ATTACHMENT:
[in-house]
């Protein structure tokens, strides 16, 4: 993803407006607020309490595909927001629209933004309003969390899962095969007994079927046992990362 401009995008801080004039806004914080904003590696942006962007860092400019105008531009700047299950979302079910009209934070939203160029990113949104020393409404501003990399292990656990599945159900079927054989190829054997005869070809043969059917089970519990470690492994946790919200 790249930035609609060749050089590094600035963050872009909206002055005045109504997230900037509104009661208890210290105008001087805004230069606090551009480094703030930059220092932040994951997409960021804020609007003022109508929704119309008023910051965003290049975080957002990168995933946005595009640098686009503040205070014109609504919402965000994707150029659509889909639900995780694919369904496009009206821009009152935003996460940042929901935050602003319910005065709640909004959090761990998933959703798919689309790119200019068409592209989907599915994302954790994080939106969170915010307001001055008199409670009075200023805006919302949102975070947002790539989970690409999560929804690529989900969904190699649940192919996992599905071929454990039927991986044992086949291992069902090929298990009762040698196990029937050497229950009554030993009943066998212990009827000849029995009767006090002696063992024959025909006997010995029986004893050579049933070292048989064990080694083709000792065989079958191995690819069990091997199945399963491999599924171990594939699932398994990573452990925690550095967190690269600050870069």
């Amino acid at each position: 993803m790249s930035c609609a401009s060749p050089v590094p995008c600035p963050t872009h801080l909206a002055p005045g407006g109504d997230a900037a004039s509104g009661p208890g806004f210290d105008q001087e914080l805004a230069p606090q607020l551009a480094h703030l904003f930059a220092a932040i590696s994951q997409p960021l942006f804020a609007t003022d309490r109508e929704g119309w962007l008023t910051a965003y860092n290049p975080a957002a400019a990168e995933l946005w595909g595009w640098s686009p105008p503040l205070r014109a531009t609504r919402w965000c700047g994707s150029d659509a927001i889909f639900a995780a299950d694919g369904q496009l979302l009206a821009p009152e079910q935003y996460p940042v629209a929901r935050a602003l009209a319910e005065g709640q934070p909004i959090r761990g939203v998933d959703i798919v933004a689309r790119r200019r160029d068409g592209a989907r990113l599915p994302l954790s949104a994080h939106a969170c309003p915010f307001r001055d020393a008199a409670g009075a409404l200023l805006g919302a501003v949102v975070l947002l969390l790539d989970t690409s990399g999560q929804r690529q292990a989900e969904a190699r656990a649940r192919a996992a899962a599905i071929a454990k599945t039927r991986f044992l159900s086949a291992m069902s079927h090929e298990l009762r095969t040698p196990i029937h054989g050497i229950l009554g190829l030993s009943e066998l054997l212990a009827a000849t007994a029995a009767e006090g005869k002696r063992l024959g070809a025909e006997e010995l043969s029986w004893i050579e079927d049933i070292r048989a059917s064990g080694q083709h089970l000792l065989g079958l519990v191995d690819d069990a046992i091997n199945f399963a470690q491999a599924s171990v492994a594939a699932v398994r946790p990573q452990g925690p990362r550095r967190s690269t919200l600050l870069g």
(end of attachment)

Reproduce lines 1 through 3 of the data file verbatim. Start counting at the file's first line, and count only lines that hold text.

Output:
[in-house]
């Protein structure tokens, strides 16, 4: 993803407006607020309490595909927001629209933004309003969390899962095969007994079927046992990362 401009995008801080004039806004914080904003590696942006962007860092400019105008531009700047299950979302079910009209934070939203160029990113949104020393409404501003990399292990656990599945159900079927054989190829054997005869070809043969059917089970519990470690492994946790919200 790249930035609609060749050089590094600035963050872009909206002055005045109504997230900037509104009661208890210290105008001087805004230069606090551009480094703030930059220092932040994951997409960021804020609007003022109508929704119309008023910051965003290049975080957002990168995933946005595009640098686009503040205070014109609504919402965000994707150029659509889909639900995780694919369904496009009206821009009152935003996460940042929901935050602003319910005065709640909004959090761990998933959703798919689309790119200019068409592209989907599915994302954790994080939106969170915010307001001055008199409670009075200023805006919302949102975070947002790539989970690409999560929804690529989900969904190699649940192919996992599905071929454990039927991986044992086949291992069902090929298990009762040698196990029937050497229950009554030993009943066998212990009827000849029995009767006090002696063992024959025909006997010995029986004893050579049933070292048989064990080694083709000792065989079958191995690819069990091997199945399963491999599924171990594939699932398994990573452990925690550095967190690269600050870069």
């Amino acid at each position: 993803m790249s930035c609609a401009s060749p050089v590094p995008c600035p963050t872009h801080l909206a002055p005045g407006g109504d997230a900037a004039s509104g009661p208890g806004f210290d105008q001087e914080l805004a230069p606090q607020l551009a480094h703030l904003f930059a220092a932040i590696s994951q997409p960021l942006f804020a609007t003022d309490r109508e929704g119309w962007l008023t910051a965003y860092n290049p975080a957002a400019a990168e995933l946005w595909g595009w640098s686009p105008p503040l205070r014109a531009t609504r919402w965000c700047g994707s150029d659509a927001i889909f639900a995780a299950d694919g369904q496009l979302l009206a821009p009152e079910q935003y996460p940042v629209a929901r935050a602003l009209a319910e005065g709640q934070p909004i959090r761990g939203v998933d959703i798919v933004a689309r790119r200019r160029d068409g592209a989907r990113l599915p994302l954790s949104a994080h939106a969170c309003p915010f307001r001055d020393a008199a409670g009075a409404l200023l805006g919302a501003v949102v975070l947002l969390l790539d989970t690409s990399g999560q929804r690529q292990a989900e969904a190699r656990a649940r192919a996992a899962a599905i071929a454990k599945t039927r991986f044992l159900s086949a291992m069902s079927h090929e298990l009762r095969t040698p196990i029937h054989g050497i229950l009554g190829l030993s009943e066998l054997l212990a009827a000849t007994a029995a009767e006090g005869k002696r063992l024959g070809a025909e006997e010995l043969s029986w004893i050579e079927d049933i070292r048989a059917s064990g080694q083709h089970l000792l065989g079958l519990v191995d690819d069990a046992i091997n199945f399963a470690q491999a599924s171990v492994a594939a699932v398994r946790p990573q452990g925690p990362r550095r967190s690269t919200l600050l870069g």